Voters could see tourism bill |

Voters could see tourism bill

SUMMIT COUNTY – State Treasurer Mike Coffman plans to introduce a bill that would divert an estimated $14 million in gaming money from historic preservation projects and promote tourism.

The bill, which legislators believe will be sponsored by Ken Chlouber, a Republican from Leadville, needs a two-thirds approval in the House and Senate before it can be referred to the voters in November. If approved by voters, it would go into effect in July 2005.

“Tourism is Colorado’s

second-largest industry,” Coffman said Friday. “At a time when we should be doing all we can to boost our economy, it’s unconscionable that we spend less on tourism promotion than any of our neighboring states.”

The state Constitution allocates 28 percent of gaming tax revenues from casinos in Black Hawk, Central City and Cripple Creek to historical preservation. Since voters approved gaming in 1990, gambling tax revenue has generated about $120 million for historic preservation, Coffman’s executive assistant Chas Jones said.

In 1997, the state spent $14.5 million on historic preservation. In two years, that grew to $19.6 million, and in 2001, it grew to $23.5 million.

Jones said there’s no reason to think the pie won’t keep growing, despite a national and statewide economic downturn. Part of that growth could be in tourism, itself.

Coffman’s proposal would change the state Constitution to divert half of those monies to promote the state on a long-term basis. A similar bill proposed by Gov. Bill Owens would boost tourism funds by $10 million, but only for the upcoming year.

“I imagine I’ll be supportive of that,” said Democrat Sen. Joan Fitz-Gerald, who represents Summit County. “Colorado is the best-funded state in the nation for historic preservation. I don’t think when gaming was first envisioned anyone knew the tremendous amount of money that would be generated.”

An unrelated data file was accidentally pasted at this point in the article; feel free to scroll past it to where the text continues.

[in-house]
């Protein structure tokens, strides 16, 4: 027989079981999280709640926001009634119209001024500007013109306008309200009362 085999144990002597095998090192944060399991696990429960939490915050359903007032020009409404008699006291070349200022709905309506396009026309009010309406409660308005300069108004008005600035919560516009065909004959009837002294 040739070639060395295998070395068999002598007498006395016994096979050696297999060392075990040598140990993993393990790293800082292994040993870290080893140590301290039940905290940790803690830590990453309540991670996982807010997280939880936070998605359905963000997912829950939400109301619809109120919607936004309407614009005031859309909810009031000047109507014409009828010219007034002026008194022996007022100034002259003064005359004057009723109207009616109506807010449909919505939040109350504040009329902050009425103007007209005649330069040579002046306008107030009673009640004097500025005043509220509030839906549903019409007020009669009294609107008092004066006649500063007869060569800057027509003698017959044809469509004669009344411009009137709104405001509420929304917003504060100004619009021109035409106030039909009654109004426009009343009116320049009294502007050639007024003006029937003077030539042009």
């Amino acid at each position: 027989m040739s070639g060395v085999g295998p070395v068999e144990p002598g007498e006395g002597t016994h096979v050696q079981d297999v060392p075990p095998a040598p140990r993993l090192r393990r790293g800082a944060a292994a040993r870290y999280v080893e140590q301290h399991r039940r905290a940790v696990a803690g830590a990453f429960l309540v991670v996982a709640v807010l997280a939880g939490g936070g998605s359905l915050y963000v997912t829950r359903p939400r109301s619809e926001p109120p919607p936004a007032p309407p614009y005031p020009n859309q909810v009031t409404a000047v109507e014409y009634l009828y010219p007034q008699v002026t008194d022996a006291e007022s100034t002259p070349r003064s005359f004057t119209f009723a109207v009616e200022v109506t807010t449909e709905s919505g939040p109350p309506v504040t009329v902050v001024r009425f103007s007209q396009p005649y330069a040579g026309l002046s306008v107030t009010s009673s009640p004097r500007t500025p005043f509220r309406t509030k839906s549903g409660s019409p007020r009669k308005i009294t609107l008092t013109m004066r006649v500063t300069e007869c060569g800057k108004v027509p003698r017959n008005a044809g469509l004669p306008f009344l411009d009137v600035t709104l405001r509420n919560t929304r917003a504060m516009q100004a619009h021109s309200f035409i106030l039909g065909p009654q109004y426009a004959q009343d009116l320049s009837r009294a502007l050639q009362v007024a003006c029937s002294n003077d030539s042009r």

According to Colorado Tourism Office studies, tourism generates about $7 billion in sales and $550 million in taxes. Tourism officials say the terrorist attacks of Sept. 11, 2001, the national economic downturn, wildfires and drought have brought sales receipts down $1.7 million last year alone.

“Colorado remains one of the best places in the world to visit, but we need to do a better job of getting the message out,” Coffman said.

Among those supporting the proposal are Colorado Ski Country USA, the Colorado Restaurant Association and Vail Resorts.

Funding history

“I know the historical society has a problem because they’ve dedicated all their money for life-safety projects in the Capitol (building),” Fitz-Gerald said. “It’s a hard call, but gambling has generated more money than we ever dreamed possible. And desperate times call for doing what will jump-start the economy best.”

The historical society recently allocated $30 million over the next five years to repairs to the Capitol building. Fitz-Gerald said the stairs only reach to the second story, hallways are long and have no fire exits, the legislative staff is crammed in cubicles in the basement, and most legislators have been told they would have less than two minutes to get out of the building if it were to catch fire.

The society is required to send 20 percent of its budget back to the three gaming towns, and has numerous overhead expenses. While historians say the cut would prevent them from making grants, Coffman said the group has been operating inefficiently and needs to tighten its belt.

Jones said that while the proposed cut is large, gaming is growing at a rate that it would only take a few years before those funds were restored.

“You only have to go back to 1997 when the historical society only got $14 million,” he said. “It was only a few years before they were right back to where they are today.”

Fitz-Gerald, like state Rep. Carl Miller, a Democrat from Leadville, said the money allocated to tourism must be spent responsibly.

“It’s hard for a board that sits once a month to make decisions without guidance,” Fitz-Gerald said. “I want to make sure we’re not just throwing money at a problem without getting good results.”

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